Chalk up aQuantive as another bad Microsoft buy

Summary:Microsoft's Online Services Division is taking a $6.2 billion goodwill charge for its fiscal 2012 fourth quarter that is largely attributable to aQuantive.

Microsoft is taking a $6.2 billion write-down in its fiscal 2012 fourth quarter (which ended on June 30) largely connected with its 2007 acquisition of digtal-advertising agency aQuantive.

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This is a "non-cash, non-tax-deductible income statement charge" to its already money-losing Online Services Division, according to a July 2 press release.

Remember aQuantive, the company Microsoft bought five years ago for $6 billion? (It was Microsoft's biggest acquisition ever, at that time.) Microsoft had high hopes for aQuantive back then, with some execs going so far as to claim the purchase was more like a "merger" than a traditional acquisition.

aQuantive used to be known, back in the dot-com heyday years, as "Avenue A." The digital consultancy Razorfish ultimately became part of the firm before Microsoft snapped up the company, hoping to parlay aQuantive's ad savvy into dollars.

Instead, things went badly on the Microsoft online-ad front.

The former aQuantive CEO Brian McAndrews jumped ship a year after the Microsoft acquisition. In 2009, Microsoft sold off Razorfish (for $530 million).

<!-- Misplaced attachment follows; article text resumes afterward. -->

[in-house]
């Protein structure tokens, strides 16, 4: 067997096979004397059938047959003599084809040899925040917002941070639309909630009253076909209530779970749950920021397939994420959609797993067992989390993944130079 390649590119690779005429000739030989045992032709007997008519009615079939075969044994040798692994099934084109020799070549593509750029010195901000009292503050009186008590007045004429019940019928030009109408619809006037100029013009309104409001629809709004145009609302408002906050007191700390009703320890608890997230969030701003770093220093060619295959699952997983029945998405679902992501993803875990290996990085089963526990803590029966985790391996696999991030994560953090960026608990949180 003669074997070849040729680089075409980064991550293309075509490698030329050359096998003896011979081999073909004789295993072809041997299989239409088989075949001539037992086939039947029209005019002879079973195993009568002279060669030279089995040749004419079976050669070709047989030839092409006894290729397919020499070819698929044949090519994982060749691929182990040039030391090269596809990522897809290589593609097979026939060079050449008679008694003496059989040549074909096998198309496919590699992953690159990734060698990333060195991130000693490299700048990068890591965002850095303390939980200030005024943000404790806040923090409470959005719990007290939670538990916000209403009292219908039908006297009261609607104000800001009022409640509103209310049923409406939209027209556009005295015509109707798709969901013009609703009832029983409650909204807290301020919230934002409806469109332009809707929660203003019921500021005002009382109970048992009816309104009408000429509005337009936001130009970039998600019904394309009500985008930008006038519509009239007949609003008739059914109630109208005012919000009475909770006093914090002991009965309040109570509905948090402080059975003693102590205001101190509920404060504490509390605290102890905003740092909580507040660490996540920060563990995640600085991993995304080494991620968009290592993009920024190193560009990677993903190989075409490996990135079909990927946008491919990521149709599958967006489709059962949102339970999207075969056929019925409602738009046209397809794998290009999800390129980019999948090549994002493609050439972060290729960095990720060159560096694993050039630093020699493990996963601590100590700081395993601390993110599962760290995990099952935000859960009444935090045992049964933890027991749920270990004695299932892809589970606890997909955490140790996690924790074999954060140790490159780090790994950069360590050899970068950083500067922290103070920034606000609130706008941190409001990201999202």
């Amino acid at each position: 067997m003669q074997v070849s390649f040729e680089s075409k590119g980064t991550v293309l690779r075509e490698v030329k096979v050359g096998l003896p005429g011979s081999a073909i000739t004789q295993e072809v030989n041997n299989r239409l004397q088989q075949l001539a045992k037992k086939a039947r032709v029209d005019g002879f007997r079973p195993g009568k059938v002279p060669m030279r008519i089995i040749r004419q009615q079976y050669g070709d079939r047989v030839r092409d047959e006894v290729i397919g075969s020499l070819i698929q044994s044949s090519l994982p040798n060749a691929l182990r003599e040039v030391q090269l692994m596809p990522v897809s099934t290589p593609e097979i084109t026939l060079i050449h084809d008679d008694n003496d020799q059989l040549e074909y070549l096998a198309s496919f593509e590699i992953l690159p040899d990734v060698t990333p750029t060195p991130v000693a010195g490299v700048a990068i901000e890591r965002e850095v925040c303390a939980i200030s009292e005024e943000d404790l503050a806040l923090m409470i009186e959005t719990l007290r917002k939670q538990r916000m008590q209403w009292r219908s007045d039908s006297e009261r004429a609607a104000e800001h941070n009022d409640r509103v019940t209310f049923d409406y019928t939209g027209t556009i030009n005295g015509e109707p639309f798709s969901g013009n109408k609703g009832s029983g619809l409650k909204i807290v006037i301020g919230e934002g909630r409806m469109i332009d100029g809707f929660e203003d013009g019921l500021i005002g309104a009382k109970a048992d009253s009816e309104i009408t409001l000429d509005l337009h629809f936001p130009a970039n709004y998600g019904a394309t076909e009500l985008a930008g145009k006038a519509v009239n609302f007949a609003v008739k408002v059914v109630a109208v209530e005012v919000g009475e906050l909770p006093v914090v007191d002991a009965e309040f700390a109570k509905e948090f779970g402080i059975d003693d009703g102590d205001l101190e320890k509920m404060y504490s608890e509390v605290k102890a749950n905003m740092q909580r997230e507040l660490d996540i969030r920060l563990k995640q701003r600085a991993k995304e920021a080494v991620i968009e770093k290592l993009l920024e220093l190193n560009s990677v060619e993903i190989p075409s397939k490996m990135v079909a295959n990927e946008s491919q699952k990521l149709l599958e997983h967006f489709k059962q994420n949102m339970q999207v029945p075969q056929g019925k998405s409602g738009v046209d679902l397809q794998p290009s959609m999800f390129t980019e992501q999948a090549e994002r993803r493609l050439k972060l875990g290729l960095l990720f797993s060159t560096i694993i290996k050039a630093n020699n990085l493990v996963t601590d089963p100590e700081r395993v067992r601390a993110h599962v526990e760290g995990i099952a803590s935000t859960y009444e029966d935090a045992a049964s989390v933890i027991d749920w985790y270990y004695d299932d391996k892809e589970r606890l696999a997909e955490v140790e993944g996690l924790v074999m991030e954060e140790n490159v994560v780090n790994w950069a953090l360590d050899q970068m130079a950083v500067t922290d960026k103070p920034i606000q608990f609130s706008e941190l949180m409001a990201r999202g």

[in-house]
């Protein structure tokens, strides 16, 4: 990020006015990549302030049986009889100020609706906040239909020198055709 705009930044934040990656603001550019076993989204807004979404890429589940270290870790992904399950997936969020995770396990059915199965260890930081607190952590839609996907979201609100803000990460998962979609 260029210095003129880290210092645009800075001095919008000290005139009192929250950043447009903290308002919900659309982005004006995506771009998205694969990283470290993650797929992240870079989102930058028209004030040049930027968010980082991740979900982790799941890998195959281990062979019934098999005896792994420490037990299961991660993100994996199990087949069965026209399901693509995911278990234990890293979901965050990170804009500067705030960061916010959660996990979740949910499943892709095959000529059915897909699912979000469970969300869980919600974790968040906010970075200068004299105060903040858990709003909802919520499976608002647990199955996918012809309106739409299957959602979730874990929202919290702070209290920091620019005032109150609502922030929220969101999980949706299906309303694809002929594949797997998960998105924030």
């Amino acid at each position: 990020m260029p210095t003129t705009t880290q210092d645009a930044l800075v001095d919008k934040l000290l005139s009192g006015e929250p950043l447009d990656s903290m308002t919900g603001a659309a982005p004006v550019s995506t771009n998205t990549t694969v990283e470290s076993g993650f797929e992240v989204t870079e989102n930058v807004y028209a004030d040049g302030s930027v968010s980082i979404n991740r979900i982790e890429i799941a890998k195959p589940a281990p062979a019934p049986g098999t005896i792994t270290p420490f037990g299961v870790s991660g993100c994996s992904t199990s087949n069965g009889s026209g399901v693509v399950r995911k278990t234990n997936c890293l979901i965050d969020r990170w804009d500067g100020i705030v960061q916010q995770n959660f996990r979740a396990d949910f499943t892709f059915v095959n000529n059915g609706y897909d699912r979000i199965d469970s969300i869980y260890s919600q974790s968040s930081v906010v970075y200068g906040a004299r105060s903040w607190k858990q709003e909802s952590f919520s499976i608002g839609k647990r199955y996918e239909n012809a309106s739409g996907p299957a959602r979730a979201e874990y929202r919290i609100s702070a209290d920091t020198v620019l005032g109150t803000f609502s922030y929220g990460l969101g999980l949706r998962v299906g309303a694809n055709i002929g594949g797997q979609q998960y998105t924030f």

Microsoft ended up doing another search/ad-focused deal in 2010 with Yahoo -- deciding in the eleventh hour against buying that company. There've been problems with that partnership around Microsoft being able to deliver the revenues guaranteed and anticipated.

To top it all off, in 2011, Microsoft ended up retiring the ad-exchange platform it bought in 2007 when it purchased AdECN.

(Is anyone still wondering why the Softies got acquisition-shy?)

Last quarter, Microsoft's Online Services Division, the home of Bing and its online ad technologies, lost $480 million (which was actually $300 million less than the comparable previous quarter).

Microsoft is set to report its fourth quarter fiscal 2012 earnings on July 19.

Topics: Tech Industry, Microsoft

About

Mary Jo Foley has covered the tech industry for 30 years for a variety of publications, including ZDNet, eWeek and Baseline. She is the author of Microsoft 2.0: How Microsoft plans to stay relevant in the post-Gates era (John Wiley & Sons, 2008). She also is the cohost of the "Windows Weekly" podcast on the TWiT network. Got a tip? Se... Full Bio

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